A re-discovered classic on the essentials of European cooking, Mark Bittman calls it, "the best cookbook no one's ever heard of."
Award-winning food writer Elisabeth Luard joyously salutes the foundations of modern Western cooking with recipes collected during years of travel and research, many of them spent living in rural France, Spain and Italy. First published in 1987, this definitive collection of over three hundred time-tested recipes from twenty-five European countries is an indispensable guide to the simple, delicious and surprisingly exotic dishes of peasant Europe.
All of these authentic recipes are easy to follow for the modern cook. Highlights include French oatmeal soup and Spanish bean stew, British steak-and-kidney pudding, Romanian chicken pot roast, and, of course, classics like ratatouille and hollandaise sauce.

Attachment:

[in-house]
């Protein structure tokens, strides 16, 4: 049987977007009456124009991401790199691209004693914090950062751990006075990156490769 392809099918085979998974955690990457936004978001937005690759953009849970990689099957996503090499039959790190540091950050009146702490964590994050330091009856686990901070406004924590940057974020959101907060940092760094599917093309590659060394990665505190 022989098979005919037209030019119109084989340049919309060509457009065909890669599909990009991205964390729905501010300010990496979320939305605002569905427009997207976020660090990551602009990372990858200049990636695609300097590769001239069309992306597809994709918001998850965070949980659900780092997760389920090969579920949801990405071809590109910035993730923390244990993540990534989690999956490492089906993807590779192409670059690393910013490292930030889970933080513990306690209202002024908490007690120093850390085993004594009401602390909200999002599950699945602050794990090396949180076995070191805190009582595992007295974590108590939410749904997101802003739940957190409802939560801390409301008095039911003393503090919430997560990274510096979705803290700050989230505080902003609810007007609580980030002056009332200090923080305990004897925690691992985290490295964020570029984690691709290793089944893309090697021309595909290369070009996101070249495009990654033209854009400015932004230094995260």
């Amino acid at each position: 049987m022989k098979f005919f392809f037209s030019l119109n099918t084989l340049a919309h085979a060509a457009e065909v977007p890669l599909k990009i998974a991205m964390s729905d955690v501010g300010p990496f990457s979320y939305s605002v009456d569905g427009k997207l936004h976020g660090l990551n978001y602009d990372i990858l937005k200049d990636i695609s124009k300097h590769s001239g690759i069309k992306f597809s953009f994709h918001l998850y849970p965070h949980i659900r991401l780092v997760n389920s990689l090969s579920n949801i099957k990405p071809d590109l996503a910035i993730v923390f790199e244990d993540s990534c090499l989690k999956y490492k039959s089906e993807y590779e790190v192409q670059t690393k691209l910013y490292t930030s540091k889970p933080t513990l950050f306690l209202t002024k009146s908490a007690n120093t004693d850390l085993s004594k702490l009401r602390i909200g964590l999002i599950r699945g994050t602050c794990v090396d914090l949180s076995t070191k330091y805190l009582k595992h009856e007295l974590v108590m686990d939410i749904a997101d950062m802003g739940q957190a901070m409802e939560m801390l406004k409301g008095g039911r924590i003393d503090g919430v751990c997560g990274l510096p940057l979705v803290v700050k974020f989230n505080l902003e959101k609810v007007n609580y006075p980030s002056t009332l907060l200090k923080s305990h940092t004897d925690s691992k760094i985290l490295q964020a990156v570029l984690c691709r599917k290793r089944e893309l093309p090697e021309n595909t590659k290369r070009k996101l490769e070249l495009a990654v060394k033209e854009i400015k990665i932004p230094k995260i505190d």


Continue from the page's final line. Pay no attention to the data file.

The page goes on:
The Old World Kitchen is more than a collection of recipes. Luard's charming asides provide social history of the people and history from which they all come. And she's an excellent guide to local herbs, oils, cheeses and meats and their lore. Her delightful presence throughout makes for a rich reading experience, as well as a truly unique cookbook.